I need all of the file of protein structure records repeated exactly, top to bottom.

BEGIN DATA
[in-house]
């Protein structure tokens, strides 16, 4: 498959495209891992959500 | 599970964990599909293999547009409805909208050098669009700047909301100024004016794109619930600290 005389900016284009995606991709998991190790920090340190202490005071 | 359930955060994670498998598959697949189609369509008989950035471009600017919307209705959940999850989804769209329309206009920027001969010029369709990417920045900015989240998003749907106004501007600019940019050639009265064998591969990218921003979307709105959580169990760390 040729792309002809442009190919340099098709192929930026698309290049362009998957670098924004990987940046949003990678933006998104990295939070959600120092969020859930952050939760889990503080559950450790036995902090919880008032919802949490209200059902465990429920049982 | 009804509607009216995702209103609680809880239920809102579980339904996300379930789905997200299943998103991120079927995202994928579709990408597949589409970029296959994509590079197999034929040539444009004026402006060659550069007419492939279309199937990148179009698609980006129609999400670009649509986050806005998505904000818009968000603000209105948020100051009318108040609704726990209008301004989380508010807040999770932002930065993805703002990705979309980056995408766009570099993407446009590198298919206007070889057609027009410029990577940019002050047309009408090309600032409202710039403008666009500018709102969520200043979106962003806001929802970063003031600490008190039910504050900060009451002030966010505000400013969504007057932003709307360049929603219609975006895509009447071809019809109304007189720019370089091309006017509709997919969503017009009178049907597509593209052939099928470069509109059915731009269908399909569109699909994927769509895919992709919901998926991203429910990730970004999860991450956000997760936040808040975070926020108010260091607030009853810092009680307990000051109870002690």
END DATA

[in-house]
């Protein structure tokens, strides 16, 4: 498959495209891992959500 | 599970964990599909293999547009409805909208050098669009700047909301100024004016794109619930600290 005389900016284009995606991709998991190790920090340190202490005071 | 359930955060994670498998598959697949189609369509008989950035471009600017919307209705959940999850989804769209329309206009920027001969010029369709990417920045900015989240998003749907106004501007600019940019050639009265064998591969990218921003979307709105959580169990760390 040729792309002809442009190919340099098709192929930026698309290049362009998957670098924004990987940046949003990678933006998104990295939070959600120092969020859930952050939760889990503080559950450790036995902090919880008032919802949490209200059902465990429920049982 | 009804509607009216995702209103609680809880239920809102579980339904996300379930789905997200299943998103991120079927995202994928579709990408597949589409970029296959994509590079197999034929040539444009004026402006060659550069007419492939279309199937990148179009698609980006129609999400670009649509986050806005998505904000818009968000603000209105948020100051009318108040609704726990209008301004989380508010807040999770932002930065993805703002990705979309980056995408766009570099993407446009590198298919206007070889057609027009410029990577940019002050047309009408090309600032409202710039403008666009500018709102969520200043979106962003806001929802970063003031600490008190039910504050900060009451002030966010505000400013969504007057932003709307360049929603219609975006895509009447071809019809109304007189720019370089091309006017509709997919969503017009009178049907597509593209052939099928470069509109059915731009269908399909569109699909994927769509895919992709919901998926991203429910990730970004999860991450956000997760936040808040975070926020108010260091607030009853810092009680307990000051109870002690």